Disability Studies Quarterly
Fall 2005, Volume 25, No. 4
Copyright 2005 by the Society
for Disability Studies


Tremain, Shelley. (Ed.). Foucault and the Government of Disability. Ann Arbor: University of Michigan Press, 2005. 340 pages, $60.00, Cloth 0-472-09876-4

Reviewed by Robyn Fishman, California State University Long Beach

Governments all over the world have attempted reform by removing labels like "imbecile" and "lunatic" and encouraging society to be more inclusive of people with disabilities. Restructuring language and societal constructs is part of the process society might use to rehabilitate its self concepts. History mirrors these discussions when it records how society conceptualizes itself, defines power, and disseminates knowledge. It is impossible to miss the parallels between current discussions of disability in relation to societal policy and laws and Foucault's previous discussions about the institution, governmentalities, and bio-power. While Foucault never specifically wrote about disability, he probably would not mind this eclectic variation on his work. In Foucault and the Government of Disabilities, Shelley Tremain brings together the work of seventeen academics to assess how Foucauldian theory relates to the current interpretations and presumptions of disability.

This collection tackles questions of legal protection, group care, education, medical, and societal treatment of the disabled community. With so many topics and types of analysis, the way in which these articles are organized and structured becomes important. This work is divided into four sections. The first half dealing with epistemology and histories is not without problems, but its articles are mostly coherent and well argued. The last two sections are more muddled and repetitive.

In the first section, the articles by Martin Sullivan and Scott Yates are clear examples of the need for a brief synopsis of data collection, analysis, and selection procedures that could have been provided in the body of the work or in end notes. Sullivan thrusts the reader into the personal experiences of paralysis without explanation for his choice of subject. Yates evaluates the care of those with learning disabilities without grounding the reader's experience. Because learning disabilities is a large umbrella category which covers multiple levels within each evolving diagnosis, Yates's vague, broad use of the label of learning disability leaves the reader confused, without needed clarity.

Other articles such as "What Can A Foucauldian Analysis Contribute to Disability Theory" by Bill Hughes balance these ambiguities. In his essay, Hughes discusses of the limitations of using Foucault. Hughes struggles to find a comfortable balance between Foucault and present debates about agency within the disabled community. This article's concerns, which are the most critical of Foucauldian analysis, are echoed by the surrounding authors' work. The arguments of the writers are well rounded and honest about the limitations of using Foucault. They strive to find a comfortable balance between Foucault and present day debates about agency within the disabled community.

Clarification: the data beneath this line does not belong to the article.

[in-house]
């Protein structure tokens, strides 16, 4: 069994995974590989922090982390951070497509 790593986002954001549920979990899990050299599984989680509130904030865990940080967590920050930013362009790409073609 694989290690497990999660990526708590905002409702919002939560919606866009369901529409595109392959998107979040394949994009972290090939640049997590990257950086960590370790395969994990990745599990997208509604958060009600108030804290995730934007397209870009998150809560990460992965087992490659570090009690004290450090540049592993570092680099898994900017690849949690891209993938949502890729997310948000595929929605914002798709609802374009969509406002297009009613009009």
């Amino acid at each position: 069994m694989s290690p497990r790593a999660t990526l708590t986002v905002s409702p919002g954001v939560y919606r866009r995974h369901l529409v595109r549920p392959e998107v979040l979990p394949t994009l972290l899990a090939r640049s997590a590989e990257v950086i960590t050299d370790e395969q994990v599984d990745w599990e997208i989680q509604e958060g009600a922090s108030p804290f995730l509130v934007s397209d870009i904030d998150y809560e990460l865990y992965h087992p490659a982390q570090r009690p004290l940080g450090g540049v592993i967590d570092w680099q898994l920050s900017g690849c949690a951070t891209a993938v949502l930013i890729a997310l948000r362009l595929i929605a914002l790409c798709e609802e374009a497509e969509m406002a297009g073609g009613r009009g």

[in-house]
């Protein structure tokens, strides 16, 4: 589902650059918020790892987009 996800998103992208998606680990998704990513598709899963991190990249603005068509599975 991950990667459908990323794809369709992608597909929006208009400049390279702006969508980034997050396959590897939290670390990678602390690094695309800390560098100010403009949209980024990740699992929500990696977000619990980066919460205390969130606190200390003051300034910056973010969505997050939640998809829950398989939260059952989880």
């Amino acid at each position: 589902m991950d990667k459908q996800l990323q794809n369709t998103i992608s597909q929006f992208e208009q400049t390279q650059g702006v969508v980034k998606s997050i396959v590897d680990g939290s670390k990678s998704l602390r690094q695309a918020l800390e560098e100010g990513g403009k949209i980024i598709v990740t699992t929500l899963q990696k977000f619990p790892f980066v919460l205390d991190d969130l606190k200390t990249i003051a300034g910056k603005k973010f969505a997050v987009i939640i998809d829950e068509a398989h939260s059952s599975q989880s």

This collection's editor, Tremain, readily admits that there will be pieces that overlap. Reading the collection, it is obvious that her reference is aimed at the third and fourth sections. Repetition does not take away from the work of each author, but it does make pushing through the last half of the collection tedious. In a shining moment at the conclusion, Kathryn Pauly Morgan handles sexual dimorphism with a sense of humor and a bit of irony in "Gender Police." She successfully uses Foucault's theories to clearly outline the purpose for this collection.

The greatest asset of this collection of essays is that it gives perspective to models of disability. There are clear advantages and disadvantages of the legal, socio-political and medical definitions of disability. Discussions of how power and knowledge are formed in medical, legal, and social contexts allow us, as Ladelle McWhorter suggests, to re-examine our premise about the ways in which we label people, and how the consequences of those labels effect the way disabled people are regarded. It is clear from Martin Sullivan's article, "Subjected Bodies: Paraplegia, Rehabilitation and the Politics of Movement," that those outside the direct experience of disability must reconsider the difference between how an individual deals with his/her disability and a medical diagnosis. His article clearly articulates one of the strongest themes of this collection: who defines normality and the consequences of that definition in terms of shaping treatment of disabled people. Tremain's collection is evidence that Foucauldian theory is a positive step towards evaluating medical and socio-political discourses in parallel, if not together. This is not a direct call to arms, but an examination of the problems and complications that occur when current problematic models of disability interact.

The value of applying Foucault and his theories to how we interpret and deal with disability is promising. This collection has not completely addressed all the issues or problems that using Foucault's theories invite. It functions as a stepping-stone for things to come. The nature of the writing and the repetitious character of the second half may relegate it to the shelves where the truly dedicated Foucauldian theorists, disability historians, activists, and political scholars would search. It will miss the mark for the stated aim of reaching all people at all levels. The collection is useful in that it offers clarity in the way the authors simplify and explain Foucault. His relationship to their studies could open new dimensions for disability scholarship.